Consider this. Imagine working with a client who experienced repeated instances of sexual harassment and even sexual assault during their lifetime. They come to work with you because they are having relationship challenges and arguments with their partner that they want to resolve. You have a sense that their past traumatic experiences are connected to the person’s current difficulties. By tapping globally or generically on “Even though I am so angry that all these men in my past felt the right to do what they wanted with me…” you have just opened up a hornet’s nest that could very easily cause this client to have a melt-down. By using a global tapping statement like that, her brain, via the use of associative memory, will connect to the neural network of sexual harassment/assault and do a database search, conjuring up ALL the events related to that search term. Ideally the inquiry began with perhaps a recent time such an event happened to her. So now by having her focus on ALL the times it happened, rather than one specific example which in itself likely has more than enough energy and information bound up with it, now the client’s brain and body floods with physical, sensory, energetic and emotional intensity. Emotional release can be therapeutic, emotional flooding is not a desired therapeutic state for a client. This is why we gently focus on working with unique specific events; one event is manageable to work on, multiple events or generic experiences can overload the client emotionally and physically.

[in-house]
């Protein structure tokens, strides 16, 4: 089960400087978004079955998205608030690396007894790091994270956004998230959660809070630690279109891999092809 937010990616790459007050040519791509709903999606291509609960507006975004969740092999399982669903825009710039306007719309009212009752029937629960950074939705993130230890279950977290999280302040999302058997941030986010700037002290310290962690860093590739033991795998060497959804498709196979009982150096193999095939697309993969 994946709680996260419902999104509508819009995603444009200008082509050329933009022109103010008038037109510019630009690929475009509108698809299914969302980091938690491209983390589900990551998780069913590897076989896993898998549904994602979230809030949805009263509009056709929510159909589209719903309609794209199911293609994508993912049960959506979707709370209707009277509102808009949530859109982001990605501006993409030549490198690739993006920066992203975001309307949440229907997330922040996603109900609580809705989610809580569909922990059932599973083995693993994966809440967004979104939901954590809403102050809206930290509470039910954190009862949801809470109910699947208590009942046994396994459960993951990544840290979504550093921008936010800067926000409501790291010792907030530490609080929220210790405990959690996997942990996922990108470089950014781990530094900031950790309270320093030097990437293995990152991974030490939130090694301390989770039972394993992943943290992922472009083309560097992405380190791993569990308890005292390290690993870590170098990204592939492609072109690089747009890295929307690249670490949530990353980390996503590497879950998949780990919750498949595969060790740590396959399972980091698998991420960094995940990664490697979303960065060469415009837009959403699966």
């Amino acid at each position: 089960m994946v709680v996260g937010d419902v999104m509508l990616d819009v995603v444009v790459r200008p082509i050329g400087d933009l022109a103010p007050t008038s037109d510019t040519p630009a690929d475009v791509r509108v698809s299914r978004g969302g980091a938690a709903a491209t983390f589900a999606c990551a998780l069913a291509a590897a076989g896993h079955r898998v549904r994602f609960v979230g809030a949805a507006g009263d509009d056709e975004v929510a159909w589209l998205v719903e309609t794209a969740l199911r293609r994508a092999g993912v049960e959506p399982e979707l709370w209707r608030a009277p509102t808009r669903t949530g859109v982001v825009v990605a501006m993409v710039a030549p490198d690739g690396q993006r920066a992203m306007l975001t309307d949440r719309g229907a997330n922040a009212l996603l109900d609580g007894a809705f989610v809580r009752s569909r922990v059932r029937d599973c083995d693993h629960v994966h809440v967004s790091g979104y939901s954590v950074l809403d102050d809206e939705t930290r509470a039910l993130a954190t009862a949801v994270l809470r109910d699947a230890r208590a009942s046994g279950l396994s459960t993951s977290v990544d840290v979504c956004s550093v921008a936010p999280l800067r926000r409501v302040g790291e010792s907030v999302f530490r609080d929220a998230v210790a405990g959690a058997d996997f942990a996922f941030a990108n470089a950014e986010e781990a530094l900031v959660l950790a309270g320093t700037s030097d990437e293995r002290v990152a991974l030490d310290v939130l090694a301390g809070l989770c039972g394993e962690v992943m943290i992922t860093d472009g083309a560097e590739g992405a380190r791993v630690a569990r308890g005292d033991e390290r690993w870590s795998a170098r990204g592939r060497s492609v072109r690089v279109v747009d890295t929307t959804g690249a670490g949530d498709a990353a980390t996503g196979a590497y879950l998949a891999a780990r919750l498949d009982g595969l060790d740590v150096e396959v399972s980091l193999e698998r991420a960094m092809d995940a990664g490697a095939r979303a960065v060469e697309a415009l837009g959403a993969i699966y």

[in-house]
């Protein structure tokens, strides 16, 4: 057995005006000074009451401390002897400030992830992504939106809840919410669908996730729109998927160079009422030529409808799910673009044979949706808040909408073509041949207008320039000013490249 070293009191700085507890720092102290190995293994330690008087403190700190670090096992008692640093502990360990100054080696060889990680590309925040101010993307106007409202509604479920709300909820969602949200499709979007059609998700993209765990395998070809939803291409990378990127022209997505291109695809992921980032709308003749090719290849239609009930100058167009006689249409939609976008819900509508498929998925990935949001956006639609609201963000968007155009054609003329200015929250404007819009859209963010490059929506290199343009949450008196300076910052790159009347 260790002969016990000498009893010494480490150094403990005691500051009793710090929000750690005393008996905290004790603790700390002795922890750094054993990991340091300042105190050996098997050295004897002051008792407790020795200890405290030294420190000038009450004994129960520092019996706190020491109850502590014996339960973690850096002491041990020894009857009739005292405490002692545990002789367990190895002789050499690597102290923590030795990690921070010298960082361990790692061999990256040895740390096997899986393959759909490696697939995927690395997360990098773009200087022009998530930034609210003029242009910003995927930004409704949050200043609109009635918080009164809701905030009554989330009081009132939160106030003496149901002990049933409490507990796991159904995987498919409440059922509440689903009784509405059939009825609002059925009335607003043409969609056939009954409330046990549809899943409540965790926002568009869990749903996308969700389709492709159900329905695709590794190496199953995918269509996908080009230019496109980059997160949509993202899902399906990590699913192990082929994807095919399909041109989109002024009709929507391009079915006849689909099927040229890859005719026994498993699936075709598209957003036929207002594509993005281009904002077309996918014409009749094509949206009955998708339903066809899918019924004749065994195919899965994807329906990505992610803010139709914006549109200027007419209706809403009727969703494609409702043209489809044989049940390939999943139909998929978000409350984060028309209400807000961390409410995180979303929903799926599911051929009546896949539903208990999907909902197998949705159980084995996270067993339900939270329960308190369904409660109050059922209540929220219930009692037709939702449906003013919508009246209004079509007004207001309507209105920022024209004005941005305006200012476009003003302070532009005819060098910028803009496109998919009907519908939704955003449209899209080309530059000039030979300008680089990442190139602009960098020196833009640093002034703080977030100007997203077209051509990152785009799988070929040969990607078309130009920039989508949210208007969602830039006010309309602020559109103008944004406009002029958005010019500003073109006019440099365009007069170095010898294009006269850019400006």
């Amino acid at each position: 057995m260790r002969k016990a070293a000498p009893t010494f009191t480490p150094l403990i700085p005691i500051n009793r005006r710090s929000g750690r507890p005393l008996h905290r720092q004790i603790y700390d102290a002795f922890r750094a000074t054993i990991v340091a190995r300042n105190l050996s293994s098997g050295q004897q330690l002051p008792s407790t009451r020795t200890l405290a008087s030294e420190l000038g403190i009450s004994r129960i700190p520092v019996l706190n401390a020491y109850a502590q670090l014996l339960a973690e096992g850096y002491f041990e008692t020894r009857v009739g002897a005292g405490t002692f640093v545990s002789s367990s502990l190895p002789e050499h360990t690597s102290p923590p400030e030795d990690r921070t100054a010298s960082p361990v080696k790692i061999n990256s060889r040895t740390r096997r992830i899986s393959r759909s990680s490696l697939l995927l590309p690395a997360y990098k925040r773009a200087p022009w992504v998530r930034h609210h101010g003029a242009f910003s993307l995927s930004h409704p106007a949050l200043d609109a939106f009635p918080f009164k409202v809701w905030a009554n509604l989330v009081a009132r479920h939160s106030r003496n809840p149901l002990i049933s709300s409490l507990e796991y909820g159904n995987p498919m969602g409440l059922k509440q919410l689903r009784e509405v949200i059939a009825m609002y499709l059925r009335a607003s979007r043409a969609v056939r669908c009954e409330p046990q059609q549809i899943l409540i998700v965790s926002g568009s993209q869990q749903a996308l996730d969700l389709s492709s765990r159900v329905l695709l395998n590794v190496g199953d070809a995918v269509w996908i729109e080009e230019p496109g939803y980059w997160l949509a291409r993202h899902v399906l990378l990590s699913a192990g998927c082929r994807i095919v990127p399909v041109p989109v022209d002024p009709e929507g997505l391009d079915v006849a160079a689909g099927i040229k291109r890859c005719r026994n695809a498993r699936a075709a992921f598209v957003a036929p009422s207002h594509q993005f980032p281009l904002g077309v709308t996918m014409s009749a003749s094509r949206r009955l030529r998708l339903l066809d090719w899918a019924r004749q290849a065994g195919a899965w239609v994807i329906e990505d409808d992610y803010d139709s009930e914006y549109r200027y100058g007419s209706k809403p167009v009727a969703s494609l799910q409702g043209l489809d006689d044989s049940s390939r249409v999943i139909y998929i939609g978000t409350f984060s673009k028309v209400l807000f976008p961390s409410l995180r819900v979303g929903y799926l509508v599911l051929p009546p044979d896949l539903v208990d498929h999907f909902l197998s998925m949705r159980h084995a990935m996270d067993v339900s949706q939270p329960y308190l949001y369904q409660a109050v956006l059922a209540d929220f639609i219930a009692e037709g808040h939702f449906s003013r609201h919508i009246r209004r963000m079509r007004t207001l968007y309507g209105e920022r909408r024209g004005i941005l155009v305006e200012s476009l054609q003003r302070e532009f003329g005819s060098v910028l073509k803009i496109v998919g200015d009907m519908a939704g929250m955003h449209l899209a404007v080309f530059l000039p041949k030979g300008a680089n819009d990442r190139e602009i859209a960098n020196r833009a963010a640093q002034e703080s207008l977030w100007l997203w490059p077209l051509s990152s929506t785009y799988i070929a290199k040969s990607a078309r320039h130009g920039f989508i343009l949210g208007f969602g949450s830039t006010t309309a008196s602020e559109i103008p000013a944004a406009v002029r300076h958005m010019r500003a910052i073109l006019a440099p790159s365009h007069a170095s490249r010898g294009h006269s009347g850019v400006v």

Reason #4 Most Clients Don’t Understand the Concept of Specific Events
“Mary” came in saying she had read the EFT Manual and our quick-start guide but wasn’t seeing the results she had expected with the tapping she had been doing on her own. Her sister had worked with an EFT practitioner and was raving about the results she was experiencing with long-standing back pain. I asked Mary to tell me what she was actually saying when she tapped. She said she wasn’t saying anything because she had seen somewhere (not in the manual or our guide) that you could feel EFT working even when you didn’t say anything. So in other words without Mary having a specific focus, she may have felt a sense of temporary calm while tapping, but any positive results she may have achieved by just tapping were likely to be only short lived.